The latent uses of an underused parking lot in the middle of London
The Barbican in central London is a massive modernist experiment. Less than two decades after the second world war had turned the area into an urban void, a masterplan strategy was devised that would overwrite the past with new urban layers. An urbanist tour-de-force that was conceived from the exterior, resulted in the realisation of what was thought to be the future.
During 30 years of sequential construction, many adjustments were made in keeping up with the time, and, intriguingly, exactly these many non-straightforward, unanticipated manoeuvres turned the Barbican fortress into a charming place of brutalism with accidents.
‘dalas’ uncovers the many latent accidental connections caused by a network of disjunct holes in space and over time. Considering that most of these connections can be found in existing unintentional “perforations” of this massive fortress, our proposal focused on reducing the existing mass even further in order to intensify such accidents within a perforated field.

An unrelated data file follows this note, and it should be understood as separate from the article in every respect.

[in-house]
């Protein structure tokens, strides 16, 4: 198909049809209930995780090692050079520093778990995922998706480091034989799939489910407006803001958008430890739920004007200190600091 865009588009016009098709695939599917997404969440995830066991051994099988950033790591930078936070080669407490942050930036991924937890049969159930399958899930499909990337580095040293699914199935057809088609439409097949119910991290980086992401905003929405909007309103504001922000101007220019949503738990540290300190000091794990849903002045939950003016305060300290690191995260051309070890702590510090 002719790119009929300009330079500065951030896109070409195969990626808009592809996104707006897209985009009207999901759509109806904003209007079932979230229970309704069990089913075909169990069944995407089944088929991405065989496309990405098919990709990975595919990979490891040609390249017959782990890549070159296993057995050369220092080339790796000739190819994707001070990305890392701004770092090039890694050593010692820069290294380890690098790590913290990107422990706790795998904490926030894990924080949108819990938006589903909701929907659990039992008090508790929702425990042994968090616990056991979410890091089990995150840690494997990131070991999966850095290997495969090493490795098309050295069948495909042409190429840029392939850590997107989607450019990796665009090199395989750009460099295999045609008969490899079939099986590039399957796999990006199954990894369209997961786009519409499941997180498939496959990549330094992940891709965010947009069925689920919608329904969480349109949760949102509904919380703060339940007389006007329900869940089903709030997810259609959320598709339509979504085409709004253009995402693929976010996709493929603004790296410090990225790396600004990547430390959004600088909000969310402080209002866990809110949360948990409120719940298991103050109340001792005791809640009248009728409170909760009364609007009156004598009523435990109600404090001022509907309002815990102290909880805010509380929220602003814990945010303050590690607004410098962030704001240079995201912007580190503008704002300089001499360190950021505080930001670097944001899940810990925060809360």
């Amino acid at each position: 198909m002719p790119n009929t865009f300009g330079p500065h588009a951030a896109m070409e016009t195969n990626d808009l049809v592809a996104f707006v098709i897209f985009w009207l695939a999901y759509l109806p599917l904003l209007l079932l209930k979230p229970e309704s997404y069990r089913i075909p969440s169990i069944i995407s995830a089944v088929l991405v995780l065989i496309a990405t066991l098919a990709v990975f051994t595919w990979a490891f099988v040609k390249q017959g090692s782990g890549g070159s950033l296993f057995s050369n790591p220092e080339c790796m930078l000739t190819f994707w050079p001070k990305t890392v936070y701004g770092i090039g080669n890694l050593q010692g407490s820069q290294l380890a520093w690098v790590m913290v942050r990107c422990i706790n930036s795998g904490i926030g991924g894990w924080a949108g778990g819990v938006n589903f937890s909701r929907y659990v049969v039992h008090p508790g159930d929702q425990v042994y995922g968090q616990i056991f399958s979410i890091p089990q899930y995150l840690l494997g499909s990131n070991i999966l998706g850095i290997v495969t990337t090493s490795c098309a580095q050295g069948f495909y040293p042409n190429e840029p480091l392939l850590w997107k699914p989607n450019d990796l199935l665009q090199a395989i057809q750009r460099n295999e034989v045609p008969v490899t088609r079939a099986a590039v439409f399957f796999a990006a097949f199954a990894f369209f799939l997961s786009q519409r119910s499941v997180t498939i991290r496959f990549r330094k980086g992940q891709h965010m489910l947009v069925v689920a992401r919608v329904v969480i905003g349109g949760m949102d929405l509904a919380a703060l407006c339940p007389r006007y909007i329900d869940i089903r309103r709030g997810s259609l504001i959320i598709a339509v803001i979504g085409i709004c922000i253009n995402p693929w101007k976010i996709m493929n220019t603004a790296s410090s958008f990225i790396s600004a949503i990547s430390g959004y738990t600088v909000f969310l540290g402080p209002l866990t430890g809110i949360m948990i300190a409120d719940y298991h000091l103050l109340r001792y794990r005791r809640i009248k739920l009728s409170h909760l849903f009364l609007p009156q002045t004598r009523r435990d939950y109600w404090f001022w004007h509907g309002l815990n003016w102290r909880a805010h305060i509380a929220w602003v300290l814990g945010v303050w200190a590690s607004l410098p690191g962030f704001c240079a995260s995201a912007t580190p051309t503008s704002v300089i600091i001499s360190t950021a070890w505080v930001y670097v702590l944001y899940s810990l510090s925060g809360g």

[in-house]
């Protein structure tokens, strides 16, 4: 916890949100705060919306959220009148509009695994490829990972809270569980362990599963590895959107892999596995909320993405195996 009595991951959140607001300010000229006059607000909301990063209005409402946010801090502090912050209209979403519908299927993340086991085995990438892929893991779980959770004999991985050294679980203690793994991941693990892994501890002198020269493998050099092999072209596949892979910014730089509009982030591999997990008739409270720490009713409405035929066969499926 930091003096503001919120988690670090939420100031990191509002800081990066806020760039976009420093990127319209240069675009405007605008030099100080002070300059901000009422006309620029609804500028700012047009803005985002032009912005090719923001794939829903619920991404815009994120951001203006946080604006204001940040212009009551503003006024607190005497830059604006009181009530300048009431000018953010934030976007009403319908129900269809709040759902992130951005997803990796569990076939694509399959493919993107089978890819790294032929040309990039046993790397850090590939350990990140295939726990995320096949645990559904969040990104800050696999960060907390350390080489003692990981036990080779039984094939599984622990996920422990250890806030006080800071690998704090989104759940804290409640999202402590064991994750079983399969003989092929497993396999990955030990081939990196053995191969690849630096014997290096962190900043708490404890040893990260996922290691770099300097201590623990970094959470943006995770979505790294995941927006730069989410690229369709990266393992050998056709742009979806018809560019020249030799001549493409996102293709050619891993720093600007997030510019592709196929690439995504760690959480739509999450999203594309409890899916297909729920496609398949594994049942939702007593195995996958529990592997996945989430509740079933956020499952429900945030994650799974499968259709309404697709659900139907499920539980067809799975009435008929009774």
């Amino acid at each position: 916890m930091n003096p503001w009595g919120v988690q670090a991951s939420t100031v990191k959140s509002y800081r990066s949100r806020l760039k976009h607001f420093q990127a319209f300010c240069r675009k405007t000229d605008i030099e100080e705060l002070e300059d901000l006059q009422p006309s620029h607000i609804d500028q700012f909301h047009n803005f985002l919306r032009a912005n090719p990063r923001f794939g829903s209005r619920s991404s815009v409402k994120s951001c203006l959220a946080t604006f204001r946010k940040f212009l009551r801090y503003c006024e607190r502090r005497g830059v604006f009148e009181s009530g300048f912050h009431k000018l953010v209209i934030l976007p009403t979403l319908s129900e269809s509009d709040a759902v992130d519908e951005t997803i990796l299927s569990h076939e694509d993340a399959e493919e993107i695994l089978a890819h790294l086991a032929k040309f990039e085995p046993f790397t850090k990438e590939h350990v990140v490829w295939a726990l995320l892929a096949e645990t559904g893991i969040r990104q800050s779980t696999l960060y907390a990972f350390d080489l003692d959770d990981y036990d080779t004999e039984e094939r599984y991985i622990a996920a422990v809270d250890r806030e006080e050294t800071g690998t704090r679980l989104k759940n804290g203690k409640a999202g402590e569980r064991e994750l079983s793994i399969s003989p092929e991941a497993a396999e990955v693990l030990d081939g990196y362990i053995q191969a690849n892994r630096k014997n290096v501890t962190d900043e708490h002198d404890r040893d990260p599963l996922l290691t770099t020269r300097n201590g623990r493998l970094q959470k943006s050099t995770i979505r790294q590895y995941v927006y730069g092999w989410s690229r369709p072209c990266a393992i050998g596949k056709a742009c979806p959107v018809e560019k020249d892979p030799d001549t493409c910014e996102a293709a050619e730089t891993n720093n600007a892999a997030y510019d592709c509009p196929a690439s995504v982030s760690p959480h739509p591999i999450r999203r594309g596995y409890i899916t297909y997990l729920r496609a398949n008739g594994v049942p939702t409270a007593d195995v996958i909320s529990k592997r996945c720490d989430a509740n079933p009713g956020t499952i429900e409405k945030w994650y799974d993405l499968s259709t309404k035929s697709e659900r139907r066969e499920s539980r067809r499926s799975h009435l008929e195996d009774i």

“The reason for the void is so that the ingredients can be seen in a moving way – in a dynamic way. You have to see them by moving through them; they imply a kind of kinetic, internal dynamism of some sort.” (Gordon Matta-Clark)
Below the Barbican is a vast multi-storey parking lot. Used almost exclusively by the Barbican’s residents, this car park is chronically empty.
As the car park’s occupancy levels shift from empty to partially full in daily, weekly, monthly rhythms, the many sequences of ‘dalas’ transform the car park into a viscous labyrinth of flexible usages.
With the existing slabs that striate the car park perforated, we added a system of pneumatic tubes which in- and deflate and thereby fluidly control adjustable spatial pockets. As new usages and users enter and are guided in unanticipated ways through what was once a mere car park, the binary distinctions between served and serving spaces seize to be important and are replaced with a multitude of potential flows and directions. Flexible structures that reconfigure and move relative to the perforations engage the ephemeral and the fixed in a play of spatial and programmatic intertwining.
Florian Busch, Manuel Vizcaino, Pim van Wylick